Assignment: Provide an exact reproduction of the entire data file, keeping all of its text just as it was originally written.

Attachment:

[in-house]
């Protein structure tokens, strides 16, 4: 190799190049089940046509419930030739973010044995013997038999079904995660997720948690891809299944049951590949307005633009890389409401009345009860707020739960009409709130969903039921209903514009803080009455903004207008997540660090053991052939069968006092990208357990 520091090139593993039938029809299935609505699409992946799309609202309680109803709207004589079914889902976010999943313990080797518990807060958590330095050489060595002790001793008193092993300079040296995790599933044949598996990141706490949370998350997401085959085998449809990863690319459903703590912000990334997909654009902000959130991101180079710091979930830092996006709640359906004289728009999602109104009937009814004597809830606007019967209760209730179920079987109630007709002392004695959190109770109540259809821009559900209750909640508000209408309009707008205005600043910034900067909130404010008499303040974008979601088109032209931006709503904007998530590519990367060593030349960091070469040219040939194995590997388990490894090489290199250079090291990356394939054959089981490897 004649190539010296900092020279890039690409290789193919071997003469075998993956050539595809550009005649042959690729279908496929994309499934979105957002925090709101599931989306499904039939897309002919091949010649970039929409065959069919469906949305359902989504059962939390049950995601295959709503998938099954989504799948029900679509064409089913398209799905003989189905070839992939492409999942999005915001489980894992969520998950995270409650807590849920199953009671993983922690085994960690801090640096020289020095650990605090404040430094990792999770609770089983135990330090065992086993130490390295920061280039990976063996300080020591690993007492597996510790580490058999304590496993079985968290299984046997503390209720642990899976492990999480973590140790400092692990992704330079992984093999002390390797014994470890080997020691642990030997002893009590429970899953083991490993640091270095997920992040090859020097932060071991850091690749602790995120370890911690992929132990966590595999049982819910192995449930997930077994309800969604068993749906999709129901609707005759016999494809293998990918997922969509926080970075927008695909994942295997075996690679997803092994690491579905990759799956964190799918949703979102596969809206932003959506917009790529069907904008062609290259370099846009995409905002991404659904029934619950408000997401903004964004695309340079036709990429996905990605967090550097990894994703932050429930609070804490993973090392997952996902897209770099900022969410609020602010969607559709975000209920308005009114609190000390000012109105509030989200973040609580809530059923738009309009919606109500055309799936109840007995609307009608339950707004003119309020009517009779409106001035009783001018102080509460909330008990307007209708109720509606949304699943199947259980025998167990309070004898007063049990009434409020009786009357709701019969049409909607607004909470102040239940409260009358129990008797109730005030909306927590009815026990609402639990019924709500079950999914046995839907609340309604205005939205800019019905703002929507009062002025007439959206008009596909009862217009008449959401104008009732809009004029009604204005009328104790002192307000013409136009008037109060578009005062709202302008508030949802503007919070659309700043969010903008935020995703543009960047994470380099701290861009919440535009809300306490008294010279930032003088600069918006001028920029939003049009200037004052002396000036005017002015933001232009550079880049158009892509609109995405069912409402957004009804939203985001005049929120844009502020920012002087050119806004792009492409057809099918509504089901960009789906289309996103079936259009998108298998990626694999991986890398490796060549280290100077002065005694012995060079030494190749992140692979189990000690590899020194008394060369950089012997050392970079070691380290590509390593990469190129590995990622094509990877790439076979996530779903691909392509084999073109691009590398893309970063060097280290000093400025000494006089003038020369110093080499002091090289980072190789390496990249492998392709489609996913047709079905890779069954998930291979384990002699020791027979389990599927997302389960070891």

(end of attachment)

[in-house]
């Protein structure tokens, strides 16, 4: 190799190049089940046509419930030739973010044995013997038999079904995660997720948690891809299944049951590949307005633009890389409401009345009860707020739960009409709130969903039921209903514009803080009455903004207008997540660090053991052939069968006092990208357990 520091090139593993039938029809299935609505699409992946799309609202309680109803709207004589079914889902976010999943313990080797518990807060958590330095050489060595002790001793008193092993300079040296995790599933044949598996990141706490949370998350997401085959085998449809990863690319459903703590912000990334997909654009902000959130991101180079710091979930830092996006709640359906004289728009999602109104009937009814004597809830606007019967209760209730179920079987109630007709002392004695959190109770109540259809821009559900209750909640508000209408309009707008205005600043910034900067909130404010008499303040974008979601088109032209931006709503904007998530590519990367060593030349960091070469040219040939194995590997388990490894090489290199250079090291990356394939054959089981490897 004649190539010296900092020279890039690409290789193919071997003469075998993956050539595809550009005649042959690729279908496929994309499934979105957002925090709101599931989306499904039939897309002919091949010649970039929409065959069919469906949305359902989504059962939390049950995601295959709503998938099954989504799948029900679509064409089913398209799905003989189905070839992939492409999942999005915001489980894992969520998950995270409650807590849920199953009671993983922690085994960690801090640096020289020095650990605090404040430094990792999770609770089983135990330090065992086993130490390295920061280039990976063996300080020591690993007492597996510790580490058999304590496993079985968290299984046997503390209720642990899976492990999480973590140790400092692990992704330079992984093999002390390797014994470890080997020691642990030997002893009590429970899953083991490993640091270095997920992040090859020097932060071991850091690749602790995120370890911690992929132990966590595999049982819910192995449930997930077994309800969604068993749906999709129901609707005759016999494809293998990918997922969509926080970075927008695909994942295997075996690679997803092994690491579905990759799956964190799918949703979102596969809206932003959506917009790529069907904008062609290259370099846009995409905002991404659904029934619950408000997401903004964004695309340079036709990429996905990605967090550097990894994703932050429930609070804490993973090392997952996902897209770099900022969410609020602010969607559709975000209920308005009114609190000390000012109105509030989200973040609580809530059923738009309009919606109500055309799936109840007995609307009608339950707004003119309020009517009779409106001035009783001018102080509460909330008990307007209708109720509606949304699943199947259980025998167990309070004898007063049990009434409020009786009357709701019969049409909607607004909470102040239940409260009358129990008797109730005030909306927590009815026990609402639990019924709500079950999914046995839907609340309604205005939205800019019905703002929507009062002025007439959206008009596909009862217009008449959401104008009732809009004029009604204005009328104790002192307000013409136009008037109060578009005062709202302008508030949802503007919070659309700043969010903008935020995703543009960047994470380099701290861009919440535009809300306490008294010279930032003088600069918006001028920029939003049009200037004052002396000036005017002015933001232009550079880049158009892509609109995405069912409402957004009804939203985001005049929120844009502020920012002087050119806004792009492409057809099918509504089901960009789906289309996103079936259009998108298998990626694999991986890398490796060549280290100077002065005694012995060079030494190749992140692979189990000690590899020194008394060369950089012997050392970079070691380290590509390593990469190129590995990622094509990877790439076979996530779903691909392509084999073109691009590398893309970063060097280290000093400025000494006089003038020369110093080499002091090289980072190789390496990249492998392709489609996913047709079905890779069954998930291979384990002699020791027979389990599927997302389960070891």